5. Discussion

In this section, we discuss several open questions derived from the ANED proposal developed in this work. Key issues related to the feature extraction and the core classifier are discussed, taking into account the results obtained in this work. We also detail some considerations about the characteristics of the real-life dataset used to perform the experiments and its impact on the ANED evaluation.

5.1. Feature Extraction Considerations

After the real-life dataset analysis [30], this work focused on the design of the ANED core audio event detection and the classification algorithm both in terms of performance and computational load to ensure its real-time implementation in the smart low-cost acoustic sensors of a WASN devoted to road traffic noise mapping. To that effect, we have parameterized the audio data using MFCC [62], a de facto standard in terms of feature extraction for speech and audio recognition.
Two key issues should be considered in the development of the ANED when considering feature extraction: the first one a more detailed study of the AED performance variation depending on the nature of the sounds to be identified as observed in the urban and suburban scenarios; this requires a specific comparison of feature extraction techniques [29,64]. The second issue is to keep working on the inclusion of perceptually-based parameters such as MFCC, which may improve the performance of the ANED if they respond to human hearing in a more precise way.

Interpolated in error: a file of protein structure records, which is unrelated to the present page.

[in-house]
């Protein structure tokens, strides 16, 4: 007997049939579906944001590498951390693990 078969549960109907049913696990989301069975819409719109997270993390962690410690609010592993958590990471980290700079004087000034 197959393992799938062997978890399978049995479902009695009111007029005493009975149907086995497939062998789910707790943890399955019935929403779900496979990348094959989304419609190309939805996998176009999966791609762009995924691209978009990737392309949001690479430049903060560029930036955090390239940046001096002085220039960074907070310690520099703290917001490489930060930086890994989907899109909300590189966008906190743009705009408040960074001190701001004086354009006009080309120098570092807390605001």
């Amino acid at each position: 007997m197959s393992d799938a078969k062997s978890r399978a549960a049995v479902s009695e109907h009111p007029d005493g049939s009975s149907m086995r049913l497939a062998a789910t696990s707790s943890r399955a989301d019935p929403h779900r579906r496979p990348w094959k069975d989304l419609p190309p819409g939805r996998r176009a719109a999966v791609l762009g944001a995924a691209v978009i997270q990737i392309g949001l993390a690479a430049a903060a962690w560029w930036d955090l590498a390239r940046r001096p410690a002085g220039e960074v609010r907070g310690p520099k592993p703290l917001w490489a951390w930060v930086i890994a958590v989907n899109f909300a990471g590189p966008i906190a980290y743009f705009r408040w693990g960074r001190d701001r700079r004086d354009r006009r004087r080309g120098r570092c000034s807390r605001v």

The first goal, mainly focused on the feature extraction, should lead us to consider the signal time evolution, which in this paper is solved by the majority voting of all the 30-ms frame-level decisions contained in a 1-s ANED label evaluation. Spectro-temporal features, widely studied in the birdsong recognition environment [65] due to the nature of the repetitiveness of the acoustic signal to be identified, can be also considered, because both classes (ANE and RTN) are composed of very heterogeneous types of acoustic signals. The consideration of both the spectrum and the time variation of the signal could take into account both impulse-like signals and long-lasting sounds and extract information of time pseudo-periodic signals.